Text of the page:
We need help. We need our health workers to be trained in infection control practices, we need more infectious control supplies, and more ETUs in all parts of Liberia.
FHWC: What are the barriers health workers face to detecting and preventing the rapid spread of Ebola in Liberia particularly?
Dr.Korkor: We have many problems we are faced with. We have limited equipment and supplies to work with. We have low incentives – we cannot push people's lives on the frontlines if we do not give them enough money. We have low training. These are a few of the problems health workers face.
FHWC: A lot of the coverage we have seen has been focused on the shortage of health workers and weak health systems in Liberia that made it unprepared when Ebola hit. Can you explain some of the challenges you faced before Ebola, and how the challenges have been exacerbated since the outbreak?
Dr. Korkor: One of the conditions the health workers [face] is that if the ETU is not constructed in the county, the hospital will not be re-opened. This is because all confirmed, probable and suspected cases must still go to the hospital if there is no ETU. Now that we have we have constructed a ETU, we should definitely be able to re-open the hospital.
Although our hospital was officially closed, we were still responding to labor and delivery complications. When the hospital was closed, we did close to 50 Cesarean sections, and did many blood transfusions to treat children with malaria and anaemia. Still, with the closure of the hospital, we have had a lot of cases where people haven't been treated. No health worker wanted to put their life on stake [in a hospital], so our hospital was closed. That has a huge impact on the lives of Liberians.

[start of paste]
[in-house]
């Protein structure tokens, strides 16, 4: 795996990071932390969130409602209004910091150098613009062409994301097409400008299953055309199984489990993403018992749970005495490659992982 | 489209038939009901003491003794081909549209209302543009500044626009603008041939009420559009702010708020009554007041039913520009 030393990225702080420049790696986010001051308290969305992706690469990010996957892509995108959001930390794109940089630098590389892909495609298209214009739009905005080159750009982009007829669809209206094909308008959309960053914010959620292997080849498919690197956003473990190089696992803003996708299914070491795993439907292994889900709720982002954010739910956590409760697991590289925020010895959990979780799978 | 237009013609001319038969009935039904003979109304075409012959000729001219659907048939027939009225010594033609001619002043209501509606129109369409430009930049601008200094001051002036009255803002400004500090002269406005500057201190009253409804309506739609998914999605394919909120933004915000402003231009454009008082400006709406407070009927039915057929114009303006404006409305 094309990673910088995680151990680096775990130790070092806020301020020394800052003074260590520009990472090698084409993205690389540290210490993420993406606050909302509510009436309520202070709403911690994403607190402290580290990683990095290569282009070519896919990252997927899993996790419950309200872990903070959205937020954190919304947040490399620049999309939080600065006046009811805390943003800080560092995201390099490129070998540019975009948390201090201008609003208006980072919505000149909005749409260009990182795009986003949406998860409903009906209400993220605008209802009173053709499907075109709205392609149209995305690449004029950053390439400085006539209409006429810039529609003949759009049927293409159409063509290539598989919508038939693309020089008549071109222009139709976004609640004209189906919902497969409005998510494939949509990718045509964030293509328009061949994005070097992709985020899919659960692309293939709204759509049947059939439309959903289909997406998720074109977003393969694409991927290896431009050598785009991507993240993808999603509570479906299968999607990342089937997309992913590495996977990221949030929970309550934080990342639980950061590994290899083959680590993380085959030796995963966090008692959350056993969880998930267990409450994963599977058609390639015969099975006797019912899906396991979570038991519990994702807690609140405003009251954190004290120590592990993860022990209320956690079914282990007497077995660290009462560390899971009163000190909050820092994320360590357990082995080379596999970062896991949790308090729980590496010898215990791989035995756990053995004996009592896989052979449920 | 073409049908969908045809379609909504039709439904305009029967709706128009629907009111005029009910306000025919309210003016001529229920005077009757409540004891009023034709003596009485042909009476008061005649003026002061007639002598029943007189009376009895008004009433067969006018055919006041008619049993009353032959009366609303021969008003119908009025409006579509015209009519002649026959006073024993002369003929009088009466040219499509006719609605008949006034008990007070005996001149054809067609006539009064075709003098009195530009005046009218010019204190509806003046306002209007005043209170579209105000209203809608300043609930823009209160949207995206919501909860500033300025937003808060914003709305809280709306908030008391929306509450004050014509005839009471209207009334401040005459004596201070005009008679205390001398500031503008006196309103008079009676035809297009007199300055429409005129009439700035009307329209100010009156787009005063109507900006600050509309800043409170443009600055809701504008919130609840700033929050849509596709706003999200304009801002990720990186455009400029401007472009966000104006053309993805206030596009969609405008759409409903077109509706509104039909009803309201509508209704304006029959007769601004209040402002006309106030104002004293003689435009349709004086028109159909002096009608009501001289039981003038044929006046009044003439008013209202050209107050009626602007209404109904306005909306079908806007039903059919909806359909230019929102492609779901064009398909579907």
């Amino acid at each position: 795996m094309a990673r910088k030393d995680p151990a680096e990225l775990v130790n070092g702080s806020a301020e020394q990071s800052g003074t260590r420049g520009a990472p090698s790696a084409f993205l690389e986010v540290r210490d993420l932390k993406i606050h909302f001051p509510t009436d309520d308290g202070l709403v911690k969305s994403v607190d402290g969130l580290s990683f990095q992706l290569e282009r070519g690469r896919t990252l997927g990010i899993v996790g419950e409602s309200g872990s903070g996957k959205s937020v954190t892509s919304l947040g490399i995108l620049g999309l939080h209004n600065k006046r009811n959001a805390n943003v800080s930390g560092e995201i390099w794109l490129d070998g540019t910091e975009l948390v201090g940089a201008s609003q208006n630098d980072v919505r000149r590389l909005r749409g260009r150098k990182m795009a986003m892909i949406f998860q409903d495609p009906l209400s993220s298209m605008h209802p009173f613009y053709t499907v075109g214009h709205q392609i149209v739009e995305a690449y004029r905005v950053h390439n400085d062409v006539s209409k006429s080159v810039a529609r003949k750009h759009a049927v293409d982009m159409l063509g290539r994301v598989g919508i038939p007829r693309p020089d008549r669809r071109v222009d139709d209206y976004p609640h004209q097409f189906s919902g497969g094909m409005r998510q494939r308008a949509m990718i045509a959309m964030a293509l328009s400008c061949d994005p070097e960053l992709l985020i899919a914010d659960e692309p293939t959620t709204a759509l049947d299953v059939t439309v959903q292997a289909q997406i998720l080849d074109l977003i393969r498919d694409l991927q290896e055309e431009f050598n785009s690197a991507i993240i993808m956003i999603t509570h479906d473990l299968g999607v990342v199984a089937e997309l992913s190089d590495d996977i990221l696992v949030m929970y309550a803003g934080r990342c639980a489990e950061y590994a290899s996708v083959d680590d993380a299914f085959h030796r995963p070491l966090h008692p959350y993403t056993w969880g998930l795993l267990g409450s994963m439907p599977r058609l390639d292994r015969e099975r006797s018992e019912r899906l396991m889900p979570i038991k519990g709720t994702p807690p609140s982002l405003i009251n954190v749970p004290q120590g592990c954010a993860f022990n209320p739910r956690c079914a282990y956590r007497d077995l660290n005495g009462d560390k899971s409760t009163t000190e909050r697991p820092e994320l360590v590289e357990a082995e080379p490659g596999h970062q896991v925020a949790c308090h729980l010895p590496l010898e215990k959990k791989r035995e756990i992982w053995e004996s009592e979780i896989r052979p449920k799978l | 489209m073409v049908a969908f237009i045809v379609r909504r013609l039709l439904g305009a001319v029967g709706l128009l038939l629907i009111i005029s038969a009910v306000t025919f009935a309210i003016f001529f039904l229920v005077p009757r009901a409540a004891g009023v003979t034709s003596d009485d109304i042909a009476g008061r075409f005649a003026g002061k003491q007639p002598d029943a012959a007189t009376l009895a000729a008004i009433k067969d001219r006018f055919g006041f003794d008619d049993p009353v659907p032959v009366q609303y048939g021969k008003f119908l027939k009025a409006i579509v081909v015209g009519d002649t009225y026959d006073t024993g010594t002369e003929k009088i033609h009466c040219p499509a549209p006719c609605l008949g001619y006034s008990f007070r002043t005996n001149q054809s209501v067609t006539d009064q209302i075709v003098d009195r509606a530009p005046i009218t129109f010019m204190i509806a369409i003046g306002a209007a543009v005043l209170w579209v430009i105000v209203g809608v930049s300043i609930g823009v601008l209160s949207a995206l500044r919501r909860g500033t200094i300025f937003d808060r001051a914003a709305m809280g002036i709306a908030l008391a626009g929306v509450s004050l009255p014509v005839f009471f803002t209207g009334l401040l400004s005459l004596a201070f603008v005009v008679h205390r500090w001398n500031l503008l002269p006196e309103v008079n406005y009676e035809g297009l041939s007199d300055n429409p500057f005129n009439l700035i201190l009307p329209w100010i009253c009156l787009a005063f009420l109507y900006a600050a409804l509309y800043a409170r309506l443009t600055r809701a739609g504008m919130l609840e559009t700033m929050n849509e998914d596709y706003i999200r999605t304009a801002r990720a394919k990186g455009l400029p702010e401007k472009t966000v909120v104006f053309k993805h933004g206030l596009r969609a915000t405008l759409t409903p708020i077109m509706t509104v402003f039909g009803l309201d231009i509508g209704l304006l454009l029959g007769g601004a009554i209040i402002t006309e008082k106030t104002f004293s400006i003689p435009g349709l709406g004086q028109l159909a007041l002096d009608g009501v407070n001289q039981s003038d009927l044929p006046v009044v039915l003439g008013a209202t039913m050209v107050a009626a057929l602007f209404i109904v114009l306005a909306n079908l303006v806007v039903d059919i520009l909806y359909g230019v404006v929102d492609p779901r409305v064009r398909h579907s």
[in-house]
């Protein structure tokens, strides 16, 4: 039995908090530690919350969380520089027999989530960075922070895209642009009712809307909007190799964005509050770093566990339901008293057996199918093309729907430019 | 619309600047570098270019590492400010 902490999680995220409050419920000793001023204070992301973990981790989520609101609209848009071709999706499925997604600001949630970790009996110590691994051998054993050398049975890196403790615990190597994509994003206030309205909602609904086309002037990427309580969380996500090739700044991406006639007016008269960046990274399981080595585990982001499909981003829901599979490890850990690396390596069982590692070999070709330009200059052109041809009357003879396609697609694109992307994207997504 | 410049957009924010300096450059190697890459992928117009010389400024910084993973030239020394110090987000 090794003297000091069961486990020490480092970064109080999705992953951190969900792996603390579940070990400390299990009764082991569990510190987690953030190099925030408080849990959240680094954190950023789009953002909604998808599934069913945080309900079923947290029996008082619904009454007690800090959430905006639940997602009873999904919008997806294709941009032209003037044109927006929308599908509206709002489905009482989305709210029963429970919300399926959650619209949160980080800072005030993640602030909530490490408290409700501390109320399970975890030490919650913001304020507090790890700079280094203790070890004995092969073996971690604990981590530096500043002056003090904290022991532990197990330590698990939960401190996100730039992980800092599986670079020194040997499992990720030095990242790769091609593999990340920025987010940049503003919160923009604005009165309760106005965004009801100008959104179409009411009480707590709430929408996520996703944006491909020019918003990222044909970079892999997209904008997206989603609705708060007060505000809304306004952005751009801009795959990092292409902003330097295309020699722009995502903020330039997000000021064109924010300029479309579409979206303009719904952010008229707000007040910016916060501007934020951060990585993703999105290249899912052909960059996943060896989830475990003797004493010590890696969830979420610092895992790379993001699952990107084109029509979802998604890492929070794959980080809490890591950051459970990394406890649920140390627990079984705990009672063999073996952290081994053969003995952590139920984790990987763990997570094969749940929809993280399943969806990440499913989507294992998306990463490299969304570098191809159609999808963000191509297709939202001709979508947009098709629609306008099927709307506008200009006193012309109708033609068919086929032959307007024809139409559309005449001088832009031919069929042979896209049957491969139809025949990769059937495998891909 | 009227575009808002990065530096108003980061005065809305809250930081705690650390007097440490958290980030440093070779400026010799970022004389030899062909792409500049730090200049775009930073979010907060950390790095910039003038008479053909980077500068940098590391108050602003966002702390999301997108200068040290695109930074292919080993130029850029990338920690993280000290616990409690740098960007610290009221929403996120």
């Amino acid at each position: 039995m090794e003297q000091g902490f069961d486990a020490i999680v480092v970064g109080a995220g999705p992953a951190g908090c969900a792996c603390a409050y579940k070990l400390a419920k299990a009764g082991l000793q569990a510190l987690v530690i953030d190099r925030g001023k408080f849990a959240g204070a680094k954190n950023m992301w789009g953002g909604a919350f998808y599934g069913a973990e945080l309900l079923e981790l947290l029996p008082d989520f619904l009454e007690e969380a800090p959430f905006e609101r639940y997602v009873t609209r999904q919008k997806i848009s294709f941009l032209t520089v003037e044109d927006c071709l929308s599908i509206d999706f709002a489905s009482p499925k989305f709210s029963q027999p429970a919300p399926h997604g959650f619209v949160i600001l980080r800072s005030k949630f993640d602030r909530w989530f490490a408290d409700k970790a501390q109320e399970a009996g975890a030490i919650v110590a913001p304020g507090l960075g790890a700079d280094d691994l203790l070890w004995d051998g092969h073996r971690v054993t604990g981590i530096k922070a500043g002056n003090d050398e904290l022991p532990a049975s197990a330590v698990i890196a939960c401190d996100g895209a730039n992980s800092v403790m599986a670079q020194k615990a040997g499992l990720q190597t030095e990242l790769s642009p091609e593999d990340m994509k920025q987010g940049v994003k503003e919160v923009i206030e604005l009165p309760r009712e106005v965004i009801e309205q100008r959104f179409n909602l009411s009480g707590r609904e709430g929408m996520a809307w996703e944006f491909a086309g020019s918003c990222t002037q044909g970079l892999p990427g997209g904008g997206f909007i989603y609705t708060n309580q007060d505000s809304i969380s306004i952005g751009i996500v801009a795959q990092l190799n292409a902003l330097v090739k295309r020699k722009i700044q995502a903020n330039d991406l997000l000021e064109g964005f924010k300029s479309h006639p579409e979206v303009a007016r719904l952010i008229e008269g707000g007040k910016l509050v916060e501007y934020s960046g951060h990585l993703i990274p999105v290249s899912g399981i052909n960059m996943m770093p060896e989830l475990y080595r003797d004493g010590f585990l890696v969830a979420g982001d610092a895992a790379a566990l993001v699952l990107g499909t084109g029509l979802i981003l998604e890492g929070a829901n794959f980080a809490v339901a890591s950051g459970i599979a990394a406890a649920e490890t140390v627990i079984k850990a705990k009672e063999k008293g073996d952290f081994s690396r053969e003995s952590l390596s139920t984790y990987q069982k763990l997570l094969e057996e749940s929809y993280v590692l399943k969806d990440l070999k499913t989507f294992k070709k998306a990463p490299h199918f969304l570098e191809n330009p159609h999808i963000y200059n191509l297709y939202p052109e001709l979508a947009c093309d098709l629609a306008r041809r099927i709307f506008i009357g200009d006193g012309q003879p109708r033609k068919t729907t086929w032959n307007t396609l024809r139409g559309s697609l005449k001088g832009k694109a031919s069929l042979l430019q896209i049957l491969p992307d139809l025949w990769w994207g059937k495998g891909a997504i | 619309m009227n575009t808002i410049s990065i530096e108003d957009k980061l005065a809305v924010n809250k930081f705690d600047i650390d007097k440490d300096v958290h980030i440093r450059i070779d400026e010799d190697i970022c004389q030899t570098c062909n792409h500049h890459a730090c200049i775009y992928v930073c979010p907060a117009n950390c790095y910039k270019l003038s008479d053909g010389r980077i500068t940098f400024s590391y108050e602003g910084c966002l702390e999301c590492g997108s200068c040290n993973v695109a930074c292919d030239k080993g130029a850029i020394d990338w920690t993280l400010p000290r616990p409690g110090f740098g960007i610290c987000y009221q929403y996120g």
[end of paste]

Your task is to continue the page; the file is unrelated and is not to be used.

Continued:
FHWC: If you could advise the U.S. Government, how would you suggest they fund health systems, and support and strengthen the health workforce in Liberia?
Dr. Korkor: The public health system we have in Liberia is very poor. Curative measures are very expensive. We have very poor public health structures in Liberia, and have poor training for health workers. Health workers need to be well trained. We need more supplies. We need to encourage our health workers. We need to step up their salaries, so that they are happy to work. They need to have benefits and insurances, so that if anything happens to them, they can cover for their families. We need more hospitals, and trained and qualified health personnel. If all that was done, we would have a very vibrant health care system in Liberia.
I thank Dr. Korkor for taking the time to sit down with me and share his valuable insights on the state of Liberia's health workforce amidst the Ebola epidemic. Like Dr. Korkor, health workers throughout West Africa are on the frontlines of providing life-saving care despite immeasurable costs to themselves and their families. Dr. Korkor is sharing his story and meeting U.S. Government officials in Washington to advocate for the strategic and sustainable long-term investments needed to build a resilient Liberian health system.